Pwaise the wabbit

Claudia Johnson, 1 August 1996

Chuck Jones: A Flurry of Drawings 
by Hugh Kenner.
California, 114 pp., £12, September 1994, 0 520 08797 6
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... Press with the intention of celebrating American creativity. Books about Toni Morrison and Miles Davis will strike no one as unusual, although the volumes on Gene Roddenberry, creator of Star Trek, and Mabel McKay, a native American medicine woman, were less conventional. Chuck Jones falls somewhere in between. Until he won the Oscar this year ...

Love, Lucia

Lucia Berlin: Letters to August Kleinzahler, 4 August 2005

... helping words are missing, or who knows what I do? And all this time I thought it was Style! * Miles Davis: ‘Those dark Arkansas roads. That is the sound I’m after.’ Turner and Caravaggio are the painters that please me, but Bacon and Alice Neal’s portraits speak to me as a writer. I read their portraits like novels or poems. More than anyone ...

At the Movies

Michael Wood: ‘Miami Vice’, 17 August 2006

Miami Vice 
directed by Michael Mann.
August 2006
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... videos, an effect enhanced by guest appearances from Phil Collins, Willie Nelson, Little Richard, Miles Davis and many others. But the other, complementary theory of the series’ origin names a news story about vice cops using repossessed goods as a glossy cover for their assumed criminal characters. This is why Don Johnson drives a Ferrari and has two ...

Play hard

Dave Haslam, 20 October 1994

The Dark Stuff: Selected Writings on Rock Music 1972-93 
by Nick Kent.
Penguin, 338 pp., £9.99, May 1994, 0 14 023046 7
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... culture, he doesn’t hide the fact that sustained drug use turns geniuses into cabbages. Miles Davis fights a ‘debilitating’ drug habit; Shane McGowan falls apart under the influence of amphetamines and alcohol; David Crosby and Stephen Stills are ‘too coked-up all the time’ to keep their band together; and – playing in front of a ...

Even If You Have to Starve

Ian Penman: Mod v. Trad, 29 August 2013

Mod: A Very British Style 
by Richard Weight.
Bodley Head, 478 pp., £25, April 2013, 978 0 224 07391 2
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... In a lovely 1963 piece on Miles Davis, Kenneth Tynan quoted Cocteau to illuminate the art of his ‘discreet, elliptical’ subject: Davis was one of those 20th-century artists who had found ‘a simple way of saying very complicated things’. Jump to 1966 and the meatier, beatier sound of a UK Top 20 hit, the Who’s ‘Substitute’, a vexed, stuttering anti-manifesto, with its self-accusatory boast: ‘The simple things you see are all complicated!’ You couldn’t find two more different musical cries: Davis’s liquid tone is hurt, steely, recessive, where Townshend’s is upfront, impatient, hectoring ...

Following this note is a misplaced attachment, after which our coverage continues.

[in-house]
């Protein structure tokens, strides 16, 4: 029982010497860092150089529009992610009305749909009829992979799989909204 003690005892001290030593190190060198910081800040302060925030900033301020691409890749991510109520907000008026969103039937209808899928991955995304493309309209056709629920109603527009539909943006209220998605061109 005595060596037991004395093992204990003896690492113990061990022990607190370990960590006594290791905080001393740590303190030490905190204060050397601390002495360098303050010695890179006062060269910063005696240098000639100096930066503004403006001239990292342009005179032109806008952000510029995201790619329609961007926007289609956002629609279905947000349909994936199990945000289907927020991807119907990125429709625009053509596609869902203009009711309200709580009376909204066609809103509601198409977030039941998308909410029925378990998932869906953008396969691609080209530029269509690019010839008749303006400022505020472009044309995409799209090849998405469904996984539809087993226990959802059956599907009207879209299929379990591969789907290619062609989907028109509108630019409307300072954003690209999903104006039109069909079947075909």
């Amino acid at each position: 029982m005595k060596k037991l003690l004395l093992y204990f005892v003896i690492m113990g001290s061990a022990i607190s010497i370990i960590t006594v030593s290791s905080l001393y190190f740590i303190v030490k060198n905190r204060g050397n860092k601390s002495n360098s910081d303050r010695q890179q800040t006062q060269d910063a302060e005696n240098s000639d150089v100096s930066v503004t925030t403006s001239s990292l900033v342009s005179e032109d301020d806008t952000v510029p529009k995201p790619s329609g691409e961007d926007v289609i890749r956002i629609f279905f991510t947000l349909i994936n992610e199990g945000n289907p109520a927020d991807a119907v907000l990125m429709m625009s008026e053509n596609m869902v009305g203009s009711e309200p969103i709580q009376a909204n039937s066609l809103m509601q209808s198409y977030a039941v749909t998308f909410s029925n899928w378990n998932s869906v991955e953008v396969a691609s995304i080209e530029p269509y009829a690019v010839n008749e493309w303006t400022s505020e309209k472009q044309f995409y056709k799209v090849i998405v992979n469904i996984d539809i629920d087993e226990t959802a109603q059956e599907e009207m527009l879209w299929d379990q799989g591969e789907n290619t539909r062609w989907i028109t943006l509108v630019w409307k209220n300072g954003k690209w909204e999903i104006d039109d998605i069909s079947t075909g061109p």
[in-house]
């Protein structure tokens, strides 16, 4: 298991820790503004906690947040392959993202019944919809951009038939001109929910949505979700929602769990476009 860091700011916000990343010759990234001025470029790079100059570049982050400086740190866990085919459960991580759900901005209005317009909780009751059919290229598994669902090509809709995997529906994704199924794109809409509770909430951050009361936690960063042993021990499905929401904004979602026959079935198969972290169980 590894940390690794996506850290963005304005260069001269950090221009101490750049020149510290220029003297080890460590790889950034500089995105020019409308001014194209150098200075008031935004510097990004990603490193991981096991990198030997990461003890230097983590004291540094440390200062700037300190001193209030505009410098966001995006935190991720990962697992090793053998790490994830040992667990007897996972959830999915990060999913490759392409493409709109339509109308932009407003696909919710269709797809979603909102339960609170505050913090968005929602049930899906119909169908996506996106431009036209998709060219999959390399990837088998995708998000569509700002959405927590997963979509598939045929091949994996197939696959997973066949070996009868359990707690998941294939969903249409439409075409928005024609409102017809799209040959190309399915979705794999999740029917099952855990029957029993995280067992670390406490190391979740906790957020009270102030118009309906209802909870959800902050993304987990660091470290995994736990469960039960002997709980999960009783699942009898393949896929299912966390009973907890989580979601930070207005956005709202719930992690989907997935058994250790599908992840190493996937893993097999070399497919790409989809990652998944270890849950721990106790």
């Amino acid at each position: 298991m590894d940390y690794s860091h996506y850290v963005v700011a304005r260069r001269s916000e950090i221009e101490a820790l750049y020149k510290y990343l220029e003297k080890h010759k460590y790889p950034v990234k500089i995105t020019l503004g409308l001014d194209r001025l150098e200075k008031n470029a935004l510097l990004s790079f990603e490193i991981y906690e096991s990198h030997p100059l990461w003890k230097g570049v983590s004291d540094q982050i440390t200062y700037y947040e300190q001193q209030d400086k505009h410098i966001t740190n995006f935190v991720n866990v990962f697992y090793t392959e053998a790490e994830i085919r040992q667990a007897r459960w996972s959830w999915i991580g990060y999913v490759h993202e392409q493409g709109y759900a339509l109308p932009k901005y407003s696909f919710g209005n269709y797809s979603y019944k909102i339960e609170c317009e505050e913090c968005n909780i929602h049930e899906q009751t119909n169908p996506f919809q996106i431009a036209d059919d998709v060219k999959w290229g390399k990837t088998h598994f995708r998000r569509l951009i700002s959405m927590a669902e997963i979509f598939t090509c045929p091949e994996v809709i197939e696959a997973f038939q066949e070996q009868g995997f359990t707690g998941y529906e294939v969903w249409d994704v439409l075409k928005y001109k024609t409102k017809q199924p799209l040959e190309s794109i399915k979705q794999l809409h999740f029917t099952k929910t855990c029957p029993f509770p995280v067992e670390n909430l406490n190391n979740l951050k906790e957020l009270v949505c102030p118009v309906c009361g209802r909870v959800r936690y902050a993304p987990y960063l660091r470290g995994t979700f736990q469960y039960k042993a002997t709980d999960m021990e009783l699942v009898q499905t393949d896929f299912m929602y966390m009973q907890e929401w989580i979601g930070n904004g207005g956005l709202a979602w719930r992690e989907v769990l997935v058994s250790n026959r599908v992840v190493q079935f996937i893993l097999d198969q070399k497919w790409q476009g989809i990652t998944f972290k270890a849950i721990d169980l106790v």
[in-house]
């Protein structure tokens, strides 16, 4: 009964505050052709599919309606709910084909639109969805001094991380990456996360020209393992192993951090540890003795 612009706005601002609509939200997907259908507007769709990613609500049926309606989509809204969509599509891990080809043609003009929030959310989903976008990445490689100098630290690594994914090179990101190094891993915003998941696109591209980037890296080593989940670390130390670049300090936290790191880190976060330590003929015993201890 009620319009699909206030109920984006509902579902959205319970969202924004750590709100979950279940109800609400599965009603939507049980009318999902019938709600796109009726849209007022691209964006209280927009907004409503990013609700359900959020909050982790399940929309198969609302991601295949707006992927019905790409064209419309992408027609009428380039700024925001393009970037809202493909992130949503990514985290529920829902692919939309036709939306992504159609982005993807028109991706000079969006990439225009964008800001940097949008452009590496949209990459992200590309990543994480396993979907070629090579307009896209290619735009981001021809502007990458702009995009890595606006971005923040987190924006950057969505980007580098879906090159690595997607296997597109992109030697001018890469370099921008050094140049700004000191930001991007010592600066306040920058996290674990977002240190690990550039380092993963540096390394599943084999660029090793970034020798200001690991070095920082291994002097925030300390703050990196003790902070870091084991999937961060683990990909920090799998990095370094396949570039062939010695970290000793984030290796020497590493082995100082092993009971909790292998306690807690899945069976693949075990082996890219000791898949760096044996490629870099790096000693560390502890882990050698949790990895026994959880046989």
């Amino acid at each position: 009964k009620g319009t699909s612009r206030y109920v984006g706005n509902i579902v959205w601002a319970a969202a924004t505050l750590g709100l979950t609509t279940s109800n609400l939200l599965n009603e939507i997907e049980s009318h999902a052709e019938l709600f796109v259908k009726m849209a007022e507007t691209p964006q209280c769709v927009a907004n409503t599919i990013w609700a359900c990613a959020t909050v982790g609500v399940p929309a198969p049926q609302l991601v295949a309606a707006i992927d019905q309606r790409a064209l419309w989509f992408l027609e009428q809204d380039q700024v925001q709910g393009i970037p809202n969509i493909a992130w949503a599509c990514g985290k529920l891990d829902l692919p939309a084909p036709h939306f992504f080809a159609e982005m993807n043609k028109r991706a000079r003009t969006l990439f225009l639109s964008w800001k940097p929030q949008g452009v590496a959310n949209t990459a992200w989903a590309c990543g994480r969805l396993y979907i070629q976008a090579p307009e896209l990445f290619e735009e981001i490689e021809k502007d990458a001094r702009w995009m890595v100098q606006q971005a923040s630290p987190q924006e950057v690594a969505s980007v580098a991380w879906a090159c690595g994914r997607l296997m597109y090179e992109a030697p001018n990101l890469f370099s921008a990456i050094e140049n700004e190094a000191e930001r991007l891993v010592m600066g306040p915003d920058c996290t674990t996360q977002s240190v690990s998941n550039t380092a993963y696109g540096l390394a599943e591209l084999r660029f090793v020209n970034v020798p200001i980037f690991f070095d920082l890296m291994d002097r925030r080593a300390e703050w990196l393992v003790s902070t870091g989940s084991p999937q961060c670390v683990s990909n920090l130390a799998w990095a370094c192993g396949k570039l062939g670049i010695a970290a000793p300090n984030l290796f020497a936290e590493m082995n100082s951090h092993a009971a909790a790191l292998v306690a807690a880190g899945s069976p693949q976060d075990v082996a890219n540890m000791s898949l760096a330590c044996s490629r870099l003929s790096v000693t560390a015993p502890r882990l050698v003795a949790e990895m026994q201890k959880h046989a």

Flirting with Dissolution

Mark Ford: August Kleinzahler, 5 April 2001

Live from the Hong Kong Nile Club: Poems 1975-90 
by August Kleinzahler.
Faber, 82 pp., £8.99, September 2000, 0 571 20428 7
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... strip, is better, on summer evenings, than the ‘Marin hills at dusk/lavender and gold/stretching miles to the sea’. ‘Indian Summer Night: The Haight’ juxtaposes various distant street noises – a growling bus, a stand-up comic performing in a nearby café, gusts of laughter – with a childhood memory from Fort Lee: The summer my sister worked at ...

Remember the Yak

Michael Robbins: John Ashbery, 9 September 2010

Planisphere 
by John Ashbery.
Carcanet, 143 pp., £12.95, December 2009, 978 1 84777 089 9
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... shift is about to end. When asked at a White House dinner what he’d done to be invited, Miles Davis supposedly said: ‘Well, I’ve changed music five or six times.’ I don’t know exactly how many times John Ashbery has changed poetry, but it’s enough to earn him the right to spin his wheels a little in his old age. They’re charming ...